Canan Tasci, Staff Writer
Posted: 08/04/2012 07:12:41 AM PDT

Budget cuts alone won’t help the California State University System make ends meet.

With budget reductions year after year and a potential additional $250 million trigger cut on the horizon, only 10 CSU campuses will be accepting new student applications for the spring semester.

Moreover, those students will have to have earned an Associate Degree for transfer from a California Community College.

“This decision is based more on previous budget cuts, specifically the $750 million that was cut from the 2011-12 school year and because of that cut we are technically over-enrolled across the system,” said Mike Uhlenkamp, CSU spokesman.

“What we’re trying to do is bring enrollment down to match the available level of funding and the decision was made to limit the application cycle for spring 2012-13, which opened Aug. 1.”

Community college students usually transfer in the spring and it’s usually 16,000 to 18,000 of them, Uhlenkamp said.

The announcement about the transfer limitations came early last week Only Channel Islands, Chico, Fullerton, East Bay, Humboldt, Los Angeles, Sacramento, San Bernardino, San Francisco and Sonoma will accept applications from prospective new students.

Students who have earned an Associate Degree for Transfer can begin submitting applications with the priority application period extending through Aug. 31.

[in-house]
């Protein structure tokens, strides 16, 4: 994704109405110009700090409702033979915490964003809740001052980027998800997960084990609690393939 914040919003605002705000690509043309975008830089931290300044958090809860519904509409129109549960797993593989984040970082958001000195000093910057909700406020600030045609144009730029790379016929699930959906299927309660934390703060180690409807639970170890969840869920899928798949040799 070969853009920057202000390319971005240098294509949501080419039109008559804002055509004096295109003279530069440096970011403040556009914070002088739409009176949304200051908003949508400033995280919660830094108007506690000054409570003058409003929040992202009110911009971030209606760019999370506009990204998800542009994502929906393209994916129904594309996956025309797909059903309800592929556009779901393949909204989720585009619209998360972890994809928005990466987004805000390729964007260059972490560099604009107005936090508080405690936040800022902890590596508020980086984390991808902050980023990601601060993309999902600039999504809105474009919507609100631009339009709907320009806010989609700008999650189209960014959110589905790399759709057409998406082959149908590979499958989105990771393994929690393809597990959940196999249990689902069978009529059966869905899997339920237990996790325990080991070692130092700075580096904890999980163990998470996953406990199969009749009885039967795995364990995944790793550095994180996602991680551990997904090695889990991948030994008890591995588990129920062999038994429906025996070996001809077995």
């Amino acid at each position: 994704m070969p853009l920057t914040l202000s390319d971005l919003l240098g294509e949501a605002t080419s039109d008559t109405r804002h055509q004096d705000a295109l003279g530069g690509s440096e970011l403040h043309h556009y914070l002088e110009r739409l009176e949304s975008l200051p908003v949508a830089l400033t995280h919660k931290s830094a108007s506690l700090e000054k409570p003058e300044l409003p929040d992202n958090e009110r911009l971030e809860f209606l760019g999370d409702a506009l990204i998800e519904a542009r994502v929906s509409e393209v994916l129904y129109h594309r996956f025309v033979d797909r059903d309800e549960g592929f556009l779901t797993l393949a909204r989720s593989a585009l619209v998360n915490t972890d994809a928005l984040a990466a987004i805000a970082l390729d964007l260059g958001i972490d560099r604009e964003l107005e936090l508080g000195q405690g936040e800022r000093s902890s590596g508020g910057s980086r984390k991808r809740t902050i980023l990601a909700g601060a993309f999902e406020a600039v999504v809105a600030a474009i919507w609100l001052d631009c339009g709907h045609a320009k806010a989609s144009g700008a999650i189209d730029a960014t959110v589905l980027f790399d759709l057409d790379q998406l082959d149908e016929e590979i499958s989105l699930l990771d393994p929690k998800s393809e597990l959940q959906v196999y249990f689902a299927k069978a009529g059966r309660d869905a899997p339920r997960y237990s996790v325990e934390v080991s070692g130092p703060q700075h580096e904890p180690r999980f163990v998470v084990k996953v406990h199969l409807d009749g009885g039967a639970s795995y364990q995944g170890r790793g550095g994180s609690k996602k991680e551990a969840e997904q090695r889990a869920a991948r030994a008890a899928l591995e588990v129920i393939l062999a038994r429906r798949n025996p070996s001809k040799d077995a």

“A very small number of students meet that criteria … and if you’re wondering how this is affecting them, it is crushing them,” said Jenny Dannelley, Chaffey College’s Transfer Center director.

Chaffey College has campuses in Rancho Cucamonga, Fontana and Chino.

“They’re really surprised because they finished their course work and they’re looking to apply, which is now. And they’re walking in and we’re telling them sorry, unless you happen to meet this criterion,” Dannelley said.

“What we tell students, after we pick them up and give them a (tissue), is what the other options are or what else can you do.”

Two years ago, the Student Transfer Achievement Reform Act, or Senate Bill 1440, was signed into legislation and allowed community colleges and the CSU system to collaborate on the creation of Associate in Arts degree and Associate in Science degree transfer programs.

This new law requires community colleges to grant an associate degree for transfer to a student once a student has met specified general education and major requirements for the degree. Upon completion of the associate degree, the student is eligible for transfer with junior standing into the CSU system, according to the bill’s website.

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